Last, but certainly not least, I promised to talk about the Walska Briolette Diamond which was sold Wednesday at the same Sotheby’s sale in Geneva. The diamond (and brooch) went for $10,555,778 million which includes the buyer’s premium. What a day Sotheby’s had!
Ganna Walska, (1887-1984) the Polish born opera and concert singer, was a famous international socialite. She married six time and over the course of her lifetime acquired an amazing collection of jewelry. Her first marriage took place when she was 17 and by 1936, the United Press Association reported that she was ‘estimated to have married fortunes totalling $125,000,00 in her martial ventures with four wealthy men. She likewise was believed to have spent 1/12 of this sum in attempting to further her great ambition to become an opera star.’
Ganna Walska, photo courtesy of the Lotusland Foundation.
The earliest existing photographs of Ganna Walska show her wearing simple pearl necklaces. It was not until the early 1920’s that her great passion for acquiring and wearing spectacular jewels was fulfilled. Ganna’s third marriage was to Alexander Smith Cochran, reputed to be the richest bachelor in the world. His wedding present to her was ‘to go with carte blanche to Cartier and choose anything’ she desired. Her choice was never revealed but it may well have been the fantastic yellow, pear shaped, briolette diamond that weighs 96.62 carats. By the end of the 1920’s, this gem was mounted by Cartier as a drop for one of the long sautoirs which were so fashionable at that time. The Cochran’s had a contentious two year marriage. Cochran bought a second major diamond for Ganna, a 21.15 carat heart shaped ring which became known as the “Walska Heart”. It is rumored that she never thanked him for it.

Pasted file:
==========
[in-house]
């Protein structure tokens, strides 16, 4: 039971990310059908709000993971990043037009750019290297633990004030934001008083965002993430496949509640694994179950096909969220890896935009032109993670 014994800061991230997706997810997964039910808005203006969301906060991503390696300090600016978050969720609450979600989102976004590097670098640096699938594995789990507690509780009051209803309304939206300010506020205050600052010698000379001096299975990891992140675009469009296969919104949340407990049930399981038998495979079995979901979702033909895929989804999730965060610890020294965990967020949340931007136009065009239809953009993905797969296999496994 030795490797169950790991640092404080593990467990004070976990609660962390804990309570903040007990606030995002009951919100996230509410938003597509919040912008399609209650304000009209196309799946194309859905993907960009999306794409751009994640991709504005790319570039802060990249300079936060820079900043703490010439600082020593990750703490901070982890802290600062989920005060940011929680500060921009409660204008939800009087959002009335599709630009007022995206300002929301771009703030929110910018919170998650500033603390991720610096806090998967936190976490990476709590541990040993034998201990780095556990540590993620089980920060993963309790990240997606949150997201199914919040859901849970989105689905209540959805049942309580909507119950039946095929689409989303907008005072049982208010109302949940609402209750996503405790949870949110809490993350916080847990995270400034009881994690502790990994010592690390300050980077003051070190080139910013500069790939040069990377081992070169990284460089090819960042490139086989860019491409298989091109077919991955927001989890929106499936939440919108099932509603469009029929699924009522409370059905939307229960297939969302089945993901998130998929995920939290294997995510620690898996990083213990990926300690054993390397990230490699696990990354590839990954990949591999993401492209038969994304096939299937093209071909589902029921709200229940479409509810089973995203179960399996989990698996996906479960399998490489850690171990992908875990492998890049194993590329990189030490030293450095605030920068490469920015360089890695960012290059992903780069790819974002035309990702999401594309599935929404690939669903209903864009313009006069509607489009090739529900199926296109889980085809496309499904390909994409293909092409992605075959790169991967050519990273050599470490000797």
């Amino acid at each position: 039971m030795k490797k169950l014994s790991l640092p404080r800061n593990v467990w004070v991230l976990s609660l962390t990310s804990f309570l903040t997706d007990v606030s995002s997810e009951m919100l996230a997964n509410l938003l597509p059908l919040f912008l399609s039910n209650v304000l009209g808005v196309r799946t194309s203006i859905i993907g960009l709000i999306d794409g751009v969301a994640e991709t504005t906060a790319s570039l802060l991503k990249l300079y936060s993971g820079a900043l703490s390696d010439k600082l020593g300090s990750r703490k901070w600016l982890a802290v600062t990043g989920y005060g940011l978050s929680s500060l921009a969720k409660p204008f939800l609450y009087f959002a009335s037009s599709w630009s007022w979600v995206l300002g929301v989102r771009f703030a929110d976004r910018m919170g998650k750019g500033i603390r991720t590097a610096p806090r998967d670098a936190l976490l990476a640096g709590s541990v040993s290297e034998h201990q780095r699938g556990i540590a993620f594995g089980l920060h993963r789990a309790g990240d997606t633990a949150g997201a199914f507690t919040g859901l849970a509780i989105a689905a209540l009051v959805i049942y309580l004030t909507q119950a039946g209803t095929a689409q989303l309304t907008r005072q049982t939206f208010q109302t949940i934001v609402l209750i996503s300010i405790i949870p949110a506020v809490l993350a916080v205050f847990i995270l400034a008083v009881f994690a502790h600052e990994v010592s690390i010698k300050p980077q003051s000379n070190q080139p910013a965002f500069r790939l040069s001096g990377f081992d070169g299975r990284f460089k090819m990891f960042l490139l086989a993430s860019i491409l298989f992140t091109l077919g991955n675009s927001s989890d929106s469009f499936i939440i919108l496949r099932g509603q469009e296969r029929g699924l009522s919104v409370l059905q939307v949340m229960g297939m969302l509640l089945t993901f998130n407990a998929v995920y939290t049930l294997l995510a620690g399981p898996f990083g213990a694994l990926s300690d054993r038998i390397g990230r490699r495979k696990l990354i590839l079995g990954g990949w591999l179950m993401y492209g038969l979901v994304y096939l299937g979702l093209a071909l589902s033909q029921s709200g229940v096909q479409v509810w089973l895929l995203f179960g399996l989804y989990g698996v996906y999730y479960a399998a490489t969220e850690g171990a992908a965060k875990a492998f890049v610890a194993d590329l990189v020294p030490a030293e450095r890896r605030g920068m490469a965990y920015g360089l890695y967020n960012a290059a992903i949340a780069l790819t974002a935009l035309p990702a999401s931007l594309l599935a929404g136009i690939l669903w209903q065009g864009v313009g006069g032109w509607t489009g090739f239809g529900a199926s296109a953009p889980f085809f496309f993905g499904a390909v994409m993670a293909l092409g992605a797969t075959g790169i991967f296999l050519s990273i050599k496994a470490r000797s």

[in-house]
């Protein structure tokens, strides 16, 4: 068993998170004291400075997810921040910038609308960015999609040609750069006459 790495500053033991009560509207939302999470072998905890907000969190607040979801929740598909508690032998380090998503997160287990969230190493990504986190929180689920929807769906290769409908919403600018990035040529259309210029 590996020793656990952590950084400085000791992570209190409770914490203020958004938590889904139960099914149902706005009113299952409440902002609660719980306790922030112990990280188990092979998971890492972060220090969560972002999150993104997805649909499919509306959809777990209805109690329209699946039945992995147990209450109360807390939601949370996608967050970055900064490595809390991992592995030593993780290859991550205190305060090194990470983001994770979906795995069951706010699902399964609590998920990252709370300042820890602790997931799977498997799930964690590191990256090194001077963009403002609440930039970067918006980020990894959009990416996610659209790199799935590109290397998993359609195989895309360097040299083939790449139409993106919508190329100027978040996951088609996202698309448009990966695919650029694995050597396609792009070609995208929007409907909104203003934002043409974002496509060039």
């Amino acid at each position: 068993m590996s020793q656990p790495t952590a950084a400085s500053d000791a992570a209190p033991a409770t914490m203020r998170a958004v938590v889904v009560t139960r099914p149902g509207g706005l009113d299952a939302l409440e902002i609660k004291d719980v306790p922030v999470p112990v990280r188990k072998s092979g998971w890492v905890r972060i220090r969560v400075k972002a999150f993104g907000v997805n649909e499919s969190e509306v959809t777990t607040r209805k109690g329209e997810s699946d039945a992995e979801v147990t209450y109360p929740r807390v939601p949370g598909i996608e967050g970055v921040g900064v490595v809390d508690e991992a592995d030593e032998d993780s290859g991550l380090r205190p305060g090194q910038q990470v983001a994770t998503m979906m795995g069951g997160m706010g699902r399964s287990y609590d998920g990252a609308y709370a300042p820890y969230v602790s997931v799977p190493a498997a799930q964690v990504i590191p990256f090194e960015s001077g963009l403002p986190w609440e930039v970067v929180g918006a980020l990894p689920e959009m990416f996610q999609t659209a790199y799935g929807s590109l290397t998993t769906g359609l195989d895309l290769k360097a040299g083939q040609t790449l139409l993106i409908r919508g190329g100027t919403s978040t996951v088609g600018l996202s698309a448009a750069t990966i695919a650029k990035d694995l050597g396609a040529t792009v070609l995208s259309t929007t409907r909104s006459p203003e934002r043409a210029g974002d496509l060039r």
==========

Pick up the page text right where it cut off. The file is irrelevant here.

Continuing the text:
Fourteen days after divorcing Cochran, Walska married Harold McCormick (who had also recently been divorced from Edith Rockefeller). McCormick was the millionaire son of the Chicago Reaper King, the chairman of the International Harvester Company. Walska had known McCormick for many, many years. As a matter of fact, he introduced her to Alec Cochran. He soon set about trying to advance her career while showering her with the wonderful jewels she adored. Sadly, even his enormous wealth could not assure her success on the opera stage. She received many negative reviews for her performances. She headed off to Europe to pursue her career and in 1931 Harold McCormick divorced her on the grounds of desertion.
Ganna Walska, photo courtesy of the Lotusland Foundation.
By the mid 1930’s, Ganna finally bowed to public opinion and gave up her dream of becoming a great opera diva. She married two more times, both ending in divorce with the last marriage ending in 1946. The sale of her jewels took place in New York in April 1971. She died in 1984. The sale assured Ganna that even if she was not to be immortalised as an opera diva, she would surely be remembered as one of the 20th century’s great jewelry collectors. The Walska diamond was reset into a brooch in 1971 by Van Cleef & Arpels.